Medial Branch- Medial branch nerves are small nerves that feed out from the facet joints in the spine, and therefore carry pain signals from those joints. Facet joint injections are often used to identify a pain source; however, these injections, and other treatments that may be tried, do not always provide lasting pain relief. In such cases, it might be beneficial to confirm that the facet joint is the source of a patient’s pain so that a radiofrequency medial branch neurotomy may be considered for longer term pain relief. A medial branch nerve block temporarily interrupts the pain signal being carried by the medial branch nerves that supply a specific facet joint. If the patient has the appropriate duration of pain relief after the medial branch nerve block, that individual may be a candidate for a neurotomy. A radiofrequency neurotomy is a type of injection procedure in which a heat lesion is created on certain nerves with the goal of interrupting the pain signals to the brain. A neurotomy should then provide pain relief lasting at least nine to fourteen months and sometimes much longer. Anatomy of the Cervical, Thoracic, and Lumbosacral Medial Branch Nerves. Facet joints are pairs of small joints that are situated at each vertebral level of the spine. Each facet joint is connected to two medial nerves that carry signals (including pain signals) away from the spine to the rest of the body:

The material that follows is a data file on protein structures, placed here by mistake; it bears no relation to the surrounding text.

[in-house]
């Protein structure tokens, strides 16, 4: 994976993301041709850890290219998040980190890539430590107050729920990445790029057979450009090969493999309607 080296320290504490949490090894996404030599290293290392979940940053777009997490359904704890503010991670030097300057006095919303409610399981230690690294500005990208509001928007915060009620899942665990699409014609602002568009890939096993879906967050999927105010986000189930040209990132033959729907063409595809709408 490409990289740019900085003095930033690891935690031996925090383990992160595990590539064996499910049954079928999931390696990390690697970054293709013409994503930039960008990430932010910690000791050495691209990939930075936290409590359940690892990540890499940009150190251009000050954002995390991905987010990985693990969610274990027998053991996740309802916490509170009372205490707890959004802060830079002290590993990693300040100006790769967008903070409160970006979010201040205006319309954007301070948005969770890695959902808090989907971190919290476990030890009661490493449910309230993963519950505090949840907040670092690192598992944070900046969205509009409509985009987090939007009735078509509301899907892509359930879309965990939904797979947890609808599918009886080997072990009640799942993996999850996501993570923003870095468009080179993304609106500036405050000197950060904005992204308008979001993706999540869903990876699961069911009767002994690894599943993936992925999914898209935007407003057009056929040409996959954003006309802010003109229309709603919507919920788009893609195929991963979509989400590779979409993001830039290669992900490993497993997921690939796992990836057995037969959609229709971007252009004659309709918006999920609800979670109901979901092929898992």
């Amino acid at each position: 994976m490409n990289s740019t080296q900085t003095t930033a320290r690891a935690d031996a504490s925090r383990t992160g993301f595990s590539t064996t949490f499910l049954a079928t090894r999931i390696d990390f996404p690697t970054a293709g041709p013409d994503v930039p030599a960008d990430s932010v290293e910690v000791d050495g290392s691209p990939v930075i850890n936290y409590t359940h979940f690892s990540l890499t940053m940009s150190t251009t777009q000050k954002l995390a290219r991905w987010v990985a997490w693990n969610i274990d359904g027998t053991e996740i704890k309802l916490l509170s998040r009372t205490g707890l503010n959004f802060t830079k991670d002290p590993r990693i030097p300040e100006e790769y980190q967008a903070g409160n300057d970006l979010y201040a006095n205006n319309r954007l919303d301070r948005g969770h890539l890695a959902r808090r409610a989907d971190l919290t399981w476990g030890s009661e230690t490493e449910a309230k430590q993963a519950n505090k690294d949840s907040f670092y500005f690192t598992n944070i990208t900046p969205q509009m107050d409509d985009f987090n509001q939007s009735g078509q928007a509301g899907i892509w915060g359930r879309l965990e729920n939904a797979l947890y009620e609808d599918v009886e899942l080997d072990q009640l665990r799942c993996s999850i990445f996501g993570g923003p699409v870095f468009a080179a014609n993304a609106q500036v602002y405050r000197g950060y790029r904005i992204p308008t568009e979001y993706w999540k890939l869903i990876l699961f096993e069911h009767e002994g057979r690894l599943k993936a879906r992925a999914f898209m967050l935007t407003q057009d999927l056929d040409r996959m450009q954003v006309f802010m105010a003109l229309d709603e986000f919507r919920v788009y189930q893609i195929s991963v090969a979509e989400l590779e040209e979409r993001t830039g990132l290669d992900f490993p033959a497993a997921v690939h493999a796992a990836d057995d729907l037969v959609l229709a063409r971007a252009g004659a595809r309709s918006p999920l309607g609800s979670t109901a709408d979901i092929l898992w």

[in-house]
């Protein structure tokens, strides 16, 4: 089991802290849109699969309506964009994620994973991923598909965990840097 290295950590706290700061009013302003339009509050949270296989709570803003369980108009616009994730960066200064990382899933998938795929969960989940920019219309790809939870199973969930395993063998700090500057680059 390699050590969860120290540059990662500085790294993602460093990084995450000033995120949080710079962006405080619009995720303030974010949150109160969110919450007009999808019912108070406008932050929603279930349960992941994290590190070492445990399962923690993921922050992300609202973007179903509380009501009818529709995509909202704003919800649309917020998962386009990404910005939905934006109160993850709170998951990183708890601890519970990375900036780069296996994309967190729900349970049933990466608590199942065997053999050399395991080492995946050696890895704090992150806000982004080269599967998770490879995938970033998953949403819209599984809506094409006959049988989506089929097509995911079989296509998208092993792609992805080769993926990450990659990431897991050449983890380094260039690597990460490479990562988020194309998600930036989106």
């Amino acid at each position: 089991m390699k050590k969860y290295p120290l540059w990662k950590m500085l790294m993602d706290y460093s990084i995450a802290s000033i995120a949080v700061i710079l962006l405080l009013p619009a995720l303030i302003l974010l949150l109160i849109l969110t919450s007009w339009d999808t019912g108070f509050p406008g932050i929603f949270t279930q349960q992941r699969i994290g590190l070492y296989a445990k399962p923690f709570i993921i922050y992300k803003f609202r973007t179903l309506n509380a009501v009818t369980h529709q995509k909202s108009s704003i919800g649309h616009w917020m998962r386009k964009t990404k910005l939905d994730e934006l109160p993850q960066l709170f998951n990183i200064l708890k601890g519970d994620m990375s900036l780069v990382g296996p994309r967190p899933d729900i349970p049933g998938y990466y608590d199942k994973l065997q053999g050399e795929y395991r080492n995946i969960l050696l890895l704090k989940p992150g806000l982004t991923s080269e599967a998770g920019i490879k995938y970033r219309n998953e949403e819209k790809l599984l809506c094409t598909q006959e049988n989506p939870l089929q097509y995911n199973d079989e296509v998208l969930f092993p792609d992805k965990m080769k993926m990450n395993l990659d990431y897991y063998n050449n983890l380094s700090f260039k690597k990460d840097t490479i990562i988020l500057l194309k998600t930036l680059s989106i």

- Cervical medial branch nerves are located in a bony groove in the neck
- Thoracic medial branch nerves are located over a bone in the mid-back
- Lumbosacral medial branch nerves are found in a groove in the low back
These medial or lateral branch nerves do not control any muscles or sensation in the arms or legs so there is no danger of negatively affecting those areas. The medial branch nerves do control small muscles in the neck and mid or low back, but loss of these nerves has not proved harmful.